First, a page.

In 1895, he published his first work, a collection of essays, ‘En torno al casticismo’ (Around Reason), in which he critically examined Spain’s isolated and anachronistic position in Western Europe. One of the common themes of his works was of the struggle to preserve one’s personal integrity in the face of social conformity, fanaticism, and hypocrisy.
In 1900 he was made the rector of the University of Salamanca and served on this post for several years. He also wrote a lot over the ensuing years, publishing books like ‘Amor y pedagogía’ (Love and Pedagogy) (1902), ‘El espejo de la muerte’ (The Mirror of Death) (1913), ‘Niebla’ (Mist) (1914), ‘Vida de Don Quijote y Sancho’ (Our Lord Don Quixote) (1914), ‘Abel Sánchez’ (1917), ‘Tulio Montalbán’ (1920), ‘Tres novelas ejemplares y un prólogo’ (Three Exemplary Novels and a Prologue) (1920), ‘La tía Tula’ (Aunt Tula) (1921).
In 1924, General Miguel Primo de Rivera overthrew the parliamentary government in Spain and became a dictator. Independent-minded and outspoken, Unamuno published a series of essays critical of Rivera.
Rivera removed Miguel de Unamuno from his position as the rector and banished him to Fuerteventura, one of the Canary Islands. From there Unamuno escaped to France and established himself in Hendaye, a border town in the French Basque Country. His plan was to get as close to Spain as he could get while remaining in France.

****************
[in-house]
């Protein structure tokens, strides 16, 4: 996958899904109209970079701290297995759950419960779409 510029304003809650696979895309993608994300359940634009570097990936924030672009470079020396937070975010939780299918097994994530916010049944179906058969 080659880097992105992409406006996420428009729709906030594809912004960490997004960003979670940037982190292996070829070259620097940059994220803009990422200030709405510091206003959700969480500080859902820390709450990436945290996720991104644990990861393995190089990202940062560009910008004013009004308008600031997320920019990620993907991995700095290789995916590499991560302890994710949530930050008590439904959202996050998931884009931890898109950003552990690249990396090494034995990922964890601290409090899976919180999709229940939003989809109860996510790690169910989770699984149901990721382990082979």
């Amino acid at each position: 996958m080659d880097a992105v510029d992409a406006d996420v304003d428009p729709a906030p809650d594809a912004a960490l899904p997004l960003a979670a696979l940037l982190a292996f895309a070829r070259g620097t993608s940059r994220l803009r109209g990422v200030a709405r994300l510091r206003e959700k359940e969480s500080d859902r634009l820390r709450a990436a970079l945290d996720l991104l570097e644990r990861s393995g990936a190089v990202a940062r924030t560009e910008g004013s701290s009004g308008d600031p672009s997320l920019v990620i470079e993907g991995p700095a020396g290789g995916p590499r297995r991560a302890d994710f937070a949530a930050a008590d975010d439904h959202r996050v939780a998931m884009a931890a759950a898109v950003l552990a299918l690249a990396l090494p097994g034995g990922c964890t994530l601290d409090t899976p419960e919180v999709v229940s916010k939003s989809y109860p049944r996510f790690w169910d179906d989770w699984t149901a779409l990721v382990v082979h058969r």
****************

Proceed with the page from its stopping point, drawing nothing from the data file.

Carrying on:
The year 1930 saw the fall of General Miguel Primo de Rivera’s dictatorship following which Unamuno returned to Spain and once again became the rector of the University of Salamanca. It was a period of major political upheaval in Spain and the nation embarked on its Second Republic after the dictator’s fall. Unamuno became a candidate for the small intellectual party Agrupación al Servicio de la República. A moderate, he refused all political and anticlerical extremisms.
In the 1930s, General Francisco Franco’s Falangists revolted against Spanish monarchy, a move that Unamuno initially supported. However, when the movement became increasingly harsh, he began to oppose it. Unamuno publically denounced Franco in 1936 and was immediately removed from his position as a rector.
Major Works
His novel, ‘Abel Sánchez: The History of a Passion’ is a re-telling of the story of Cain and Abel set in modern times. The novel explores themes of envy between a man named Abel who is a famous and recognized painter, and another one named Joaquin who is a well-known doctor.
Another one of his famous works is ‘San Manuel Bueno, mártir’, a novella which focuses on the life of a parish priest in a small Spanish village. The work is believed to have synthesized virtually all of Unamuno's thought and is characterized by minimalism of action and of description.
Personal Life & Legacy
Miguel de Unamuno married his childhood sweetheart, Concepción Lizárraga in 1891. The couple went on to have ten children.
After being removed from his position of rector of the University of Salamanca by Franco, he was initially ordered to be executed. But the order was changed to have him placed under house arrest. He died of a heart attack on 31 December 1936.